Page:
One of CTAC's primary aims is to develop a detailed and quantitative model of galaxy formation based upon known physical laws rather than empirical rules. Our observational knowledge of galaxy formation is rapidly becoming quantitatively precise with the potential to strongly discriminate between theories about the formation and evolution of galaxies. Unfortunately, the required confrontation of theory and observations cannot occur at present, as our ability to analytically model galaxy formation is currently restricted to making predictions that are only accurate to within "factors of a few." Progress can only be made therefore by developing a model of galaxy formation that incorporates the relevant physics in detail and that strives to solve that physics to high accuracy. These require the use of state-of-the-art models of galaxy formation, both N-body and phenomenological (a.k.a. "semi-analytical").
This goal has led Andrew Benson to develop a novel, open source semi-analytic model of galaxy formation, Galacticus, which represents a new and unique approach to the problem. This work is coupled to careful modeling of observations to determine how current and future data will inform and test our theory of galaxy formation. Galacticus, is now arguably the most advanced and detailed analytic model of galaxy formation available.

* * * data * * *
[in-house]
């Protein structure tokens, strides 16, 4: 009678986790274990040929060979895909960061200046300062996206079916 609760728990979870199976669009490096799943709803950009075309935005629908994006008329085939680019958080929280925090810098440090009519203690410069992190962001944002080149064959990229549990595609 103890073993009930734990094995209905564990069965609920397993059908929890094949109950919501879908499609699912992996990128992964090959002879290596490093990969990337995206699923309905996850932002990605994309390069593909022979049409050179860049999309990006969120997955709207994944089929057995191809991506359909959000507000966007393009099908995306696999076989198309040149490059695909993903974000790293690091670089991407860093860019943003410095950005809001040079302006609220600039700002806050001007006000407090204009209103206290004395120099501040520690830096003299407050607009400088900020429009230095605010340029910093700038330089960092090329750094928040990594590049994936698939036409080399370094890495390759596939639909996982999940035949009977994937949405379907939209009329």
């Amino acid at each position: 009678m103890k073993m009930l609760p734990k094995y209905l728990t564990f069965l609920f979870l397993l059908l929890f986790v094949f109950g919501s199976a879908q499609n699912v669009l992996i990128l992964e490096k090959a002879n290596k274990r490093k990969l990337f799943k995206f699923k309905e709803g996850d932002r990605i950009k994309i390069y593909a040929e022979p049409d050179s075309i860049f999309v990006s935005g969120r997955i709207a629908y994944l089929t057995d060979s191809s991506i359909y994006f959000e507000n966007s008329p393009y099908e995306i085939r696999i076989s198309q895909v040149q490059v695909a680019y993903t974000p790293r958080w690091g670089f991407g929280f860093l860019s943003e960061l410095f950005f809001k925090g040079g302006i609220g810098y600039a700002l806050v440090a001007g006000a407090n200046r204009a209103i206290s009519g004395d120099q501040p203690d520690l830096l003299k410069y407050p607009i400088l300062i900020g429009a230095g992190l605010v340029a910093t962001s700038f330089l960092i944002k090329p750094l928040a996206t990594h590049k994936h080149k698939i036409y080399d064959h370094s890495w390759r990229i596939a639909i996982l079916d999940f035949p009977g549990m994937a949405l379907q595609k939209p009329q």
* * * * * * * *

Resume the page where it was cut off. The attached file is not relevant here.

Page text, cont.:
Another successful approach has been to combine studies over many different scales, as led by Juna Kollmeier. On the largest scales, there is the intergalactic medium (IGM)—the tenuous material of gas and dust in intergalactic space. On the intermediate scale, we study our Milky Way galaxy, which provides a laboratory for understanding the phenomena nearby that also exists in the distant universe. On the smallest scale, there are energy spewing supermassive black holes at the heart of nearly all galaxies, influencing influencing their properties and evolution.